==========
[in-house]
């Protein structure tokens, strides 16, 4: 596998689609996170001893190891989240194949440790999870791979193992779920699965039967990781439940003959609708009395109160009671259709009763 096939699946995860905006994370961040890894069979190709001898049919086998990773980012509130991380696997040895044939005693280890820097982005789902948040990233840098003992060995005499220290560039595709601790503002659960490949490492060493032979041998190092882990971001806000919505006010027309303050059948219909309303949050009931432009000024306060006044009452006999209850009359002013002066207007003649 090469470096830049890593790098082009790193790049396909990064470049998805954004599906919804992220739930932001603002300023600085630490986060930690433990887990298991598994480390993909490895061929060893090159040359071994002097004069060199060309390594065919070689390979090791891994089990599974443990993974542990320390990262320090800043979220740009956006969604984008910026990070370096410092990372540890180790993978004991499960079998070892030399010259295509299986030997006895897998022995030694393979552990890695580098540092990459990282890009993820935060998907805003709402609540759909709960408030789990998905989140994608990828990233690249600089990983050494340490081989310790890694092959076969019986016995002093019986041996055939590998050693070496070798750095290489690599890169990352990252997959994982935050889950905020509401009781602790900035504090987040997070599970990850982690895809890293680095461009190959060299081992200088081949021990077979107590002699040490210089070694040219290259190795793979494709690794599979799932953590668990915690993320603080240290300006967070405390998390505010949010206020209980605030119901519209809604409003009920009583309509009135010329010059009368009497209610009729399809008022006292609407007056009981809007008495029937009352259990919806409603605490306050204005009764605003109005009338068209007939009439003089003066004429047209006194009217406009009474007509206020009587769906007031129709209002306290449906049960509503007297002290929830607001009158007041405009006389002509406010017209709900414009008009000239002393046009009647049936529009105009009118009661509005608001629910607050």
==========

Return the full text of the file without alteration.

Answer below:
[in-house]
């Protein structure tokens, strides 16, 4: 596998689609996170001893190891989240194949440790999870791979193992779920699965039967990781439940003959609708009395109160009671259709009763 096939699946995860905006994370961040890894069979190709001898049919086998990773980012509130991380696997040895044939005693280890820097982005789902948040990233840098003992060995005499220290560039595709601790503002659960490949490492060493032979041998190092882990971001806000919505006010027309303050059948219909309303949050009931432009000024306060006044009452006999209850009359002013002066207007003649 090469470096830049890593790098082009790193790049396909990064470049998805954004599906919804992220739930932001603002300023600085630490986060930690433990887990298991598994480390993909490895061929060893090159040359071994002097004069060199060309390594065919070689390979090791891994089990599974443990993974542990320390990262320090800043979220740009956006969604984008910026990070370096410092990372540890180790993978004991499960079998070892030399010259295509299986030997006895897998022995030694393979552990890695580098540092990459990282890009993820935060998907805003709402609540759909709960408030789990998905989140994608990828990233690249600089990983050494340490081989310790890694092959076969019986016995002093019986041996055939590998050693070496070798750095290489690599890169990352990252997959994982935050889950905020509401009781602790900035504090987040997070599970990850982690895809890293680095461009190959060299081992200088081949021990077979107590002699040490210089070694040219290259190795793979494709690794599979799932953590668990915690993320603080240290300006967070405390998390505010949010206020209980605030119901519209809604409003009920009583309509009135010329010059009368009497209610009729399809008022006292609407007056009981809007008495029937009352259990919806409603605490306050204005009764605003109005009338068209007939009439003089003066004429047209006194009217406009009474007509206020009587769906007031129709209002306290449906049960509503007297002290929830607001009158007041405009006389002509406010017209709900414009008009000239002393046009009647049936529009105009009118009661509005608001629910607050």